How to Collaborate With a Designer

How to Collaborate With a Designer

How to Collaborate With a Designer

By John Jantsch

This post is part of a creative marketing series sponsored by HP

Too often small business owners abdicate important roles to so-called professionals with more experience. The problem with this approach is that nobody has your experience.

Color Wheel

Image majansa via flickr

By that I mean nobody sleeps, eats, drinks and dreams your business like you. So, while it’s usually a good idea to seek the help of professionals, you need to delegate and collaborate to get the best possible result.

One of the most important hats you wear as a business owner is the guardian of all things strategic – you can never give this hat to someone else!

The area of graphic design is one of those “leave it to somebody creative” areas that can be disastrous for the brand without proper collaboration.

Experience with lots of designers over the years tells me that the good ones know this as well and your “I want something that pops” or “I’ll know it when I see it” direction will effectively hobble them from giving you something that will provide the result your brand needs.

Design firms have long used something called a creative brief to help frame the needs of a design project and easily communicate to a designer elements that need to be considered when doing the research and creation of a logo or other design element.

I developed my own creative brief over the years to use as a bit of a process to get closer to the best possible design for the situation and while it’s not foolproof, I’ve encountered plenty of designers that asked if they could get a copy. (You can find examples of creative briefs at scribd)

The idea here is to communicate everything a designer might need to know in your terms. It doesn’t mean that there won’t be additional considerations, but complete your brief and you’ll be miles ahead.

The following elements should be given thought, documented and discussed with your designer. (If they already know what you need, please fire them!)

Describe what and why

Describe what you think you need and why you need it. Don’t be afraid to listen to suggestions for what else you might need, but get the baseline down.

We need a logo for our annual conference. We need it tie in with our existing design elements, but be able to stand alone as we may create a separate event company. We will put in on brochures, t-shirts, bags, web, and banners

List your goals

What do you want this thing to do – don’t talk about your goals for what it looks like, list your goals for the project or element to be successful.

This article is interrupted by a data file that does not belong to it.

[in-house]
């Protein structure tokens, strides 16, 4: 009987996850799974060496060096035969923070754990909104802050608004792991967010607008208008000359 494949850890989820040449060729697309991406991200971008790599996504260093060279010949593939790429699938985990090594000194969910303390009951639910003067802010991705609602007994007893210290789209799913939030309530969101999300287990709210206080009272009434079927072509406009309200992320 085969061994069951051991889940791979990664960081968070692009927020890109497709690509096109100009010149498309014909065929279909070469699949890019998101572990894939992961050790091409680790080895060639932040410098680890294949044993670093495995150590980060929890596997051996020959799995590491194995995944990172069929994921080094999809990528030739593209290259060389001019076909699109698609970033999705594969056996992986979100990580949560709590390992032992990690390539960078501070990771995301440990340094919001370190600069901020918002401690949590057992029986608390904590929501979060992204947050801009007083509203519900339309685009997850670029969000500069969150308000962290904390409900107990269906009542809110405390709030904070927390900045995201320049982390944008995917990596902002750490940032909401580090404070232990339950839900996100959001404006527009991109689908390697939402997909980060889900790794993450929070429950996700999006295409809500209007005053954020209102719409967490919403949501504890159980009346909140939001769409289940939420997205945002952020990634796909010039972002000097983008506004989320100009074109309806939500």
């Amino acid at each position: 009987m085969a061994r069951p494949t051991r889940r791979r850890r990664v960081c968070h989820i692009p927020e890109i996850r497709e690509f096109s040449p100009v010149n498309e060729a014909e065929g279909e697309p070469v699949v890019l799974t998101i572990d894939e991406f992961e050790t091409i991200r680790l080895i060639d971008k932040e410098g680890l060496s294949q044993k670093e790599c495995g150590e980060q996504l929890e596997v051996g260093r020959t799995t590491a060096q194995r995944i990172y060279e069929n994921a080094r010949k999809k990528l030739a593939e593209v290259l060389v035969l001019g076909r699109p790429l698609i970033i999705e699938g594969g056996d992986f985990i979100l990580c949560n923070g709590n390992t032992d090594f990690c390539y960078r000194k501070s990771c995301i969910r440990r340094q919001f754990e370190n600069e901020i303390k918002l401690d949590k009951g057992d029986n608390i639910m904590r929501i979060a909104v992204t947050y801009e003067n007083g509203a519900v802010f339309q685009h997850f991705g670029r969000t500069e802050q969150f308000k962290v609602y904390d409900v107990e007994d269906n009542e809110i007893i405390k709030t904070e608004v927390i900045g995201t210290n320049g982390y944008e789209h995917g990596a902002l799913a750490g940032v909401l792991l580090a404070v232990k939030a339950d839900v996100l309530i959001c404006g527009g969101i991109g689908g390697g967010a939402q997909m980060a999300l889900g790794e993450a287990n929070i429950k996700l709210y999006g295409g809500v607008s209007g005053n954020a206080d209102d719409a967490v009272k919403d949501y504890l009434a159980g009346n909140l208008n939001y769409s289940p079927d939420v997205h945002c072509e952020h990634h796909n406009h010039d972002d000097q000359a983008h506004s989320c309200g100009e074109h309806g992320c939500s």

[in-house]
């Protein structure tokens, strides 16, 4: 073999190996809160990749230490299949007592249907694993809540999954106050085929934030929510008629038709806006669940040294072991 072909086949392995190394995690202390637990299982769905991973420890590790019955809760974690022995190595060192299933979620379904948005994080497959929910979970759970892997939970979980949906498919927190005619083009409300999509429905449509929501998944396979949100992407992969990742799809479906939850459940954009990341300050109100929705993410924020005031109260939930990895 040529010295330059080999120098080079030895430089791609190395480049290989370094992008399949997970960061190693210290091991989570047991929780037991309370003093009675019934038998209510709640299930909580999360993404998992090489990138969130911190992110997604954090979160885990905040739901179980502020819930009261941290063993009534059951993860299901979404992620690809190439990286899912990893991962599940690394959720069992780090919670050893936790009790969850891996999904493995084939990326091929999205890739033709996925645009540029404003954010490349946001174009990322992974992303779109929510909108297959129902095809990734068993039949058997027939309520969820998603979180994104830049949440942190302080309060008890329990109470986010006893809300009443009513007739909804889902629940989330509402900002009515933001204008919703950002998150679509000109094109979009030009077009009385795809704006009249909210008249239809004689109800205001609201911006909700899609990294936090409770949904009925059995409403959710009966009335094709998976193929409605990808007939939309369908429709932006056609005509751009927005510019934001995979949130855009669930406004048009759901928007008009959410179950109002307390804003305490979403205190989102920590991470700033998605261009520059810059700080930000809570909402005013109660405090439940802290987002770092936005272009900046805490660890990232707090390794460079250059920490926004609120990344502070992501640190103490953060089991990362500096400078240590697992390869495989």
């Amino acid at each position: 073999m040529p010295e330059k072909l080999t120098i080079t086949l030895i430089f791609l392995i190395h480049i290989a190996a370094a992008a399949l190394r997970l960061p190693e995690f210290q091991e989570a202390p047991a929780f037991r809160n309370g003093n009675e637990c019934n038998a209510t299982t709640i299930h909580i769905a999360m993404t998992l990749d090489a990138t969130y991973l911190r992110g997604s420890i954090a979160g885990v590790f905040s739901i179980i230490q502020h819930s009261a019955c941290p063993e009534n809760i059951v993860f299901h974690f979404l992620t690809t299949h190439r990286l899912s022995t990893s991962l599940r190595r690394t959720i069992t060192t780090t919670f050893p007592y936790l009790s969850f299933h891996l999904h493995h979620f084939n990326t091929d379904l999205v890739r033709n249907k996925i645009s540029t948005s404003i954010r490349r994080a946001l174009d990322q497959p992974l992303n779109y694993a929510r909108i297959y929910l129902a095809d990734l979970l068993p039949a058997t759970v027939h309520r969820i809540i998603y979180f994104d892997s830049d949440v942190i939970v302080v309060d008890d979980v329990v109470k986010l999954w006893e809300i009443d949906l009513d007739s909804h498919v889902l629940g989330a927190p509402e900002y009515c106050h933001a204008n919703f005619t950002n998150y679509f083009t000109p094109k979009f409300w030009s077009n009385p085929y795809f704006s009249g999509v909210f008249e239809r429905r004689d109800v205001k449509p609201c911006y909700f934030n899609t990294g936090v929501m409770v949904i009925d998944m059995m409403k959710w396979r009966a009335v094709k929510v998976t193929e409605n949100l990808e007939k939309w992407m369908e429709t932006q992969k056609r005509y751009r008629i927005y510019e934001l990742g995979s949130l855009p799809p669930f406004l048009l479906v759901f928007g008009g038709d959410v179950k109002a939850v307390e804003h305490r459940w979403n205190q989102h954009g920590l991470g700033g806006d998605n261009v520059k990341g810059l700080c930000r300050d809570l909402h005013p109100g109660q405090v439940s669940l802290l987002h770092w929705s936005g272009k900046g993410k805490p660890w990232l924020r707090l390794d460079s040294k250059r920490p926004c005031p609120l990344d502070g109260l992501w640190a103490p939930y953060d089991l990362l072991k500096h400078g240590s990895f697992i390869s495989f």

We need this logo to convey a very professional, industry leading position, get people excited about the event, and still make a clear connection to recognized elements of our brand.

Tell your story

This is not so much your history, unless that’s useful, but more the unique elements of your story that make up your mission, values and vision – describe your culture.

The boss wears Chuck Taylor’s to the office and his chocolate lab greets everyone that comes to the business. We would rather eat uncooked meat than throw recyclables in the landfill.

Sketch your audience

This is one element you should have a really good handle on anyway, but if not take the time to draw a sketch, complete with real pictures if you like.

Our ideal customer is a 50ish woman that draws power and strength from knowing that they are free to make the choices in their life and can accomplish anything they determine to do. Oh, and they think cats are evil.

Define your core messages

Another element that you should have already, but if not, pick up the phone and call five of your best customers and ask them what you do that they value the most. Don’t let them say “you provide good service” – push them – “tell me about a time we provided good service.”

Now record those calls word for word and capture the themes that come up. You’ll be surprised how important this can be for a designer to hear.

I once had a remodeling contractor that kept saying we are more skilled and his customers kept saying – yes, you are skilled but what I really like is how nice and clean your carpenters are when they work. Embracing that message changed everything about their brand.

Attach meaning and metaphor

Is there a meaning or metaphor you want to capture? Be careful here as this can head right into cliché land, but it can also be a very powerful aspect of the project.

Duct Tape Marketing leans very heavily on the simple, effective and affordable association that people have with the use of duct tape, but we try to avoid the idea of taping things together in a haphazard fashion.

Thus you won’t see rolls or pieces of tape slapped everywhere – although more than one designer has tried to go that route.

Tell what you don’t want

This is a category that few think to address but, it’s sometimes easier for people to say what they don’t want than it is to verbalize what they do want.

If you know that certain ways to portray your brand are completely out of the question, culturally, aesthetically or otherwise, say so loudly.

You can always have a healthy debate with the designer but, you may have some very valid reasons for your bias and they should have that data.

Insisting on a formal process much like described in this post will help you and the professional you hire collaborate more effectively probably lead to a better design, with less frustration and potentially lower overall cost.

So I would love to hear design horror stories from both the designer and design client point of view.


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